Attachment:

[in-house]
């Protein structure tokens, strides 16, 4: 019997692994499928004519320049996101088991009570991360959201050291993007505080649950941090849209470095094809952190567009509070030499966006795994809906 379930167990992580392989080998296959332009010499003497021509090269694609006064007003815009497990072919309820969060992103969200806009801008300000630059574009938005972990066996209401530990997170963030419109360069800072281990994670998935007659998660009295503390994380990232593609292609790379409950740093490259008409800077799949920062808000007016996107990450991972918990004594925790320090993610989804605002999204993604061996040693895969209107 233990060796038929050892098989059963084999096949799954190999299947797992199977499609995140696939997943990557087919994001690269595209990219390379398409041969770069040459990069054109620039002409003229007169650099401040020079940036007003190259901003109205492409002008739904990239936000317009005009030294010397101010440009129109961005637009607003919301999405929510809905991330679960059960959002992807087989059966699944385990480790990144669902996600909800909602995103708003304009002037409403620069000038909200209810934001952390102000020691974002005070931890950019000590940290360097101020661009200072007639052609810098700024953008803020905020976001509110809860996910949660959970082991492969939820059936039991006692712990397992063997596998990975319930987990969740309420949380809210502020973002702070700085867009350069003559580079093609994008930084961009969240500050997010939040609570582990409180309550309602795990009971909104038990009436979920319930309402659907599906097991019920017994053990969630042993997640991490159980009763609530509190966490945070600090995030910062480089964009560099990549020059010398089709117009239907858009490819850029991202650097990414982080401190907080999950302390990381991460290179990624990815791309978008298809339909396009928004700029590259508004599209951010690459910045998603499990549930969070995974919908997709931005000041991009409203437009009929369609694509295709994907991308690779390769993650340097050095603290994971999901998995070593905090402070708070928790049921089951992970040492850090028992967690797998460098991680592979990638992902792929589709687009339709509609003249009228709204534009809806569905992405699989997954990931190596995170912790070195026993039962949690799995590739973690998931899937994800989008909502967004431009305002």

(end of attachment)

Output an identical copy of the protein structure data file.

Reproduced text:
[in-house]
């Protein structure tokens, strides 16, 4: 019997692994499928004519320049996101088991009570991360959201050291993007505080649950941090849209470095094809952190567009509070030499966006795994809906 379930167990992580392989080998296959332009010499003497021509090269694609006064007003815009497990072919309820969060992103969200806009801008300000630059574009938005972990066996209401530990997170963030419109360069800072281990994670998935007659998660009295503390994380990232593609292609790379409950740093490259008409800077799949920062808000007016996107990450991972918990004594925790320090993610989804605002999204993604061996040693895969209107 233990060796038929050892098989059963084999096949799954190999299947797992199977499609995140696939997943990557087919994001690269595209990219390379398409041969770069040459990069054109620039002409003229007169650099401040020079940036007003190259901003109205492409002008739904990239936000317009005009030294010397101010440009129109961005637009607003919301999405929510809905991330679960059960959002992807087989059966699944385990480790990144669902996600909800909602995103708003304009002037409403620069000038909200209810934001952390102000020691974002005070931890950019000590940290360097101020661009200072007639052609810098700024953008803020905020976001509110809860996910949660959970082991492969939820059936039991006692712990397992063997596998990975319930987990969740309420949380809210502020973002702070700085867009350069003559580079093609994008930084961009969240500050997010939040609570582990409180309550309602795990009971909104038990009436979920319930309402659907599906097991019920017994053990969630042993997640991490159980009763609530509190966490945070600090995030910062480089964009560099990549020059010398089709117009239907858009490819850029991202650097990414982080401190907080999950302390990381991460290179990624990815791309978008298809339909396009928004700029590259508004599209951010690459910045998603499990549930969070995974919908997709931005000041991009409203437009009929369609694509295709994907991308690779390769993650340097050095603290994971999901998995070593905090402070708070928790049921089951992970040492850090028992967690797998460098991680592979990638992902792929589709687009339709509609003249009228709204534009809806569905992405699989997954990931190596995170912790070195026993039962949690799995590739973690998931899937994800989008909502967004431009305002």